A new type of halo car is coming instead.
Last week we learned that the Audi TT may become an all-electric model in the not too distant future due to a rapidly changing industry. The business case for the current coupe and roadster may no longer be possible to maintain. But the TT may not be the only casualty of this massive full-on electrification push.
Auto Express has learned that the R8 supercar is also facing the dilemma. Audi’s newly appointed CEO, Bram Schot, is a fan of both the TT and R8 but he has a responsibility to make money. The R8 is not exactly a volume seller. It has always been a niche model and a halo car but times are changing that could see its sales figures drop to unacceptable levels. It’s Schot’s job to do something about that.
"Audi will always have icon cars,” he said. "We are an emotional brand. The e-tron GT will be a new icon. But with the TT and R8, we’re also looking at volumes because profitability is something we need to focus on.” Based on our previous report, it sure sounds like a fully electrified TT will happen at some point. But what about the R8? Its future is less certain. As Schot stated, the upcoming e-tron GT will serve as a new icon model for the brand, as it shares a platform with the also soon to arrive Porsche Taycan. The R8’s 5.2-liter naturally aspirated V10, by comparison, is old school.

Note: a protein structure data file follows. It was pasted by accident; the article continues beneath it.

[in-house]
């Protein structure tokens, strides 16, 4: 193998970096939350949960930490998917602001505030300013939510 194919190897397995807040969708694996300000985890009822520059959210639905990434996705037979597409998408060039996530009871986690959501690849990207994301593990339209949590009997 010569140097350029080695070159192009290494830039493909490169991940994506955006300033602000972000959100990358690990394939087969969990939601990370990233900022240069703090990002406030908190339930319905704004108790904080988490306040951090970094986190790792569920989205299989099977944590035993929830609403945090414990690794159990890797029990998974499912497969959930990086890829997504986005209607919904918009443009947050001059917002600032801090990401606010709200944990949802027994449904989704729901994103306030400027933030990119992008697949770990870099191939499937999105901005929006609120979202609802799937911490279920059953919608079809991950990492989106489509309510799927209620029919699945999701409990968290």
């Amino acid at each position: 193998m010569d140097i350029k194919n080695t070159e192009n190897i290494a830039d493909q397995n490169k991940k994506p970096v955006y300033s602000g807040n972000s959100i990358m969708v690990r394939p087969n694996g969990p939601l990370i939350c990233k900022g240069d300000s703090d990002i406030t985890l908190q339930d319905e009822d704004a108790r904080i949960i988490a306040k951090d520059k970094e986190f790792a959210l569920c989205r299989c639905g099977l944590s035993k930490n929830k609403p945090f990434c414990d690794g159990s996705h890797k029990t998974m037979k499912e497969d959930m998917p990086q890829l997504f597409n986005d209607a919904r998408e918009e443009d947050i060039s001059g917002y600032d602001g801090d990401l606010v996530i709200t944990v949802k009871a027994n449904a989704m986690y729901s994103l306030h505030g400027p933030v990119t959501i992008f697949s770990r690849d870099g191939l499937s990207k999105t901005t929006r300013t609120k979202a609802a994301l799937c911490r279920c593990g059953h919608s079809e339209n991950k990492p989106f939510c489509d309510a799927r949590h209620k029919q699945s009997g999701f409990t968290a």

Given Audi’s history of pushing boundaries, such as with all-wheel-drive technology, it does not make sense to continue building a low-volume supercar without electrification. Furthermore, fellow VW Group brand Lamborghini has no plans to drop its V10 supercar offering, the newly updated Huracan Evo.
Of course, the Huracan Evo will eventually be replaced with an all-new model, its V10 will live on, though it’ll likely have some sort of hybrid boost. It may not make financial sense for Audi to do the same with the R8 given the e-tron GT’s arrival. However, last summer at Pebble Beach Audi unveiled its stunning PB18 e-tron, a radical-looking all-electric concept that shares some of its DNA with the LMP1 R18 e-tron endurance race car.
It’s possible Audi will drop the R8 in favor of a production version of the PB18 e-tron, but so far executives remain tight-lipped on this subject. In any case, the R8 as we know it, and despite its recent refresh, could be living on borrowed time.